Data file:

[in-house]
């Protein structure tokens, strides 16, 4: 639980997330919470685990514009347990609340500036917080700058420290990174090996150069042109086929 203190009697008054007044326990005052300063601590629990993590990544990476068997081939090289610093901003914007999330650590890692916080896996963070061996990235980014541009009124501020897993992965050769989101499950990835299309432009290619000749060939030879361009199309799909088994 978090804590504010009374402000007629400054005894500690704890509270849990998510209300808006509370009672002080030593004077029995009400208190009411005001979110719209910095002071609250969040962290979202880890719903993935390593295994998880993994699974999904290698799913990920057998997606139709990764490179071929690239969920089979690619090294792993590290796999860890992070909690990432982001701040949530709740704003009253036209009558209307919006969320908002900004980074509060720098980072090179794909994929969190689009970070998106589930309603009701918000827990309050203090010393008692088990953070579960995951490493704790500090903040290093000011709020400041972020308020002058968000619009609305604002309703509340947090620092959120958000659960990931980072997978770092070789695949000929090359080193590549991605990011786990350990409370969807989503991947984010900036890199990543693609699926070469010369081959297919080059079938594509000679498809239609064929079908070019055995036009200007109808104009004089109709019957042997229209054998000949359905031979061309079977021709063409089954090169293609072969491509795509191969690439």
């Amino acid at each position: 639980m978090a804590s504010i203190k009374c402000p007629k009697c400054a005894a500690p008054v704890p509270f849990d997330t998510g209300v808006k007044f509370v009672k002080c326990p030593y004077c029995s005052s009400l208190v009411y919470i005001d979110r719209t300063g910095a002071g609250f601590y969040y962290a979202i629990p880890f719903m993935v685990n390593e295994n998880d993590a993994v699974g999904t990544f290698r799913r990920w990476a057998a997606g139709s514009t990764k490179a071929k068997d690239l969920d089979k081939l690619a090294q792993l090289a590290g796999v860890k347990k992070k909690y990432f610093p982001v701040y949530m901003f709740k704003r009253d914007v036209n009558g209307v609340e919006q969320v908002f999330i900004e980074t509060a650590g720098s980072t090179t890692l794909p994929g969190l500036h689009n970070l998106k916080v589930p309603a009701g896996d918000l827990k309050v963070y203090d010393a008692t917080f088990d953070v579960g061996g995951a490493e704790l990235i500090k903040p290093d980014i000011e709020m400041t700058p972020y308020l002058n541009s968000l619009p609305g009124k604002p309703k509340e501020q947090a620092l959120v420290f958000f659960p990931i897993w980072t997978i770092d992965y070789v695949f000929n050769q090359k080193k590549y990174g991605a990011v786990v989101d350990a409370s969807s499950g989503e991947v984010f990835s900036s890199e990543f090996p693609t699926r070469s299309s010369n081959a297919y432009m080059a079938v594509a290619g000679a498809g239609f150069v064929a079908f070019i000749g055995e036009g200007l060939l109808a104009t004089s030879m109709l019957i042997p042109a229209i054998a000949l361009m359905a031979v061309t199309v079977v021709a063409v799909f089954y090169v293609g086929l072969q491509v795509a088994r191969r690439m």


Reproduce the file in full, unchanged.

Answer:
[in-house]
């Protein structure tokens, strides 16, 4: 639980997330919470685990514009347990609340500036917080700058420290990174090996150069042109086929 203190009697008054007044326990005052300063601590629990993590990544990476068997081939090289610093901003914007999330650590890692916080896996963070061996990235980014541009009124501020897993992965050769989101499950990835299309432009290619000749060939030879361009199309799909088994 978090804590504010009374402000007629400054005894500690704890509270849990998510209300808006509370009672002080030593004077029995009400208190009411005001979110719209910095002071609250969040962290979202880890719903993935390593295994998880993994699974999904290698799913990920057998997606139709990764490179071929690239969920089979690619090294792993590290796999860890992070909690990432982001701040949530709740704003009253036209009558209307919006969320908002900004980074509060720098980072090179794909994929969190689009970070998106589930309603009701918000827990309050203090010393008692088990953070579960995951490493704790500090903040290093000011709020400041972020308020002058968000619009609305604002309703509340947090620092959120958000659960990931980072997978770092070789695949000929090359080193590549991605990011786990350990409370969807989503991947984010900036890199990543693609699926070469010369081959297919080059079938594509000679498809239609064929079908070019055995036009200007109808104009004089109709019957042997229209054998000949359905031979061309079977021709063409089954090169293609072969491509795509191969690439």
């Amino acid at each position: 639980m978090a804590s504010i203190k009374c402000p007629k009697c400054a005894a500690p008054v704890p509270f849990d997330t998510g209300v808006k007044f509370v009672k002080c326990p030593y004077c029995s005052s009400l208190v009411y919470i005001d979110r719209t300063g910095a002071g609250f601590y969040y962290a979202i629990p880890f719903m993935v685990n390593e295994n998880d993590a993994v699974g999904t990544f290698r799913r990920w990476a057998a997606g139709s514009t990764k490179a071929k068997d690239l969920d089979k081939l690619a090294q792993l090289a590290g796999v860890k347990k992070k909690y990432f610093p982001v701040y949530m901003f709740k704003r009253d914007v036209n009558g209307v609340e919006q969320v908002f999330i900004e980074t509060a650590g720098s980072t090179t890692l794909p994929g969190l500036h689009n970070l998106k916080v589930p309603a009701g896996d918000l827990k309050v963070y203090d010393a008692t917080f088990d953070v579960g061996g995951a490493e704790l990235i500090k903040p290093d980014i000011e709020m400041t700058p972020y308020l002058n541009s968000l619009p609305g009124k604002p309703k509340e501020q947090a620092l959120v420290f958000f659960p990931i897993w980072t997978i770092d992965y070789v695949f000929n050769q090359k080193k590549y990174g991605a990011v786990v989101d350990a409370s969807s499950g989503e991947v984010f990835s900036s890199e990543f090996p693609t699926r070469s299309s010369n081959a297919y432009m080059a079938v594509a290619g000679a498809g239609f150069v064929a079908f070019i000749g055995e036009g200007l060939l109808a104009t004089s030879m109709l019957i042997p042109a229209i054998a000949l361009m359905a031979v061309t199309v079977v021709a063409v799909f089954y090169v293609g086929l072969q491509v795509a088994r191969r690439m």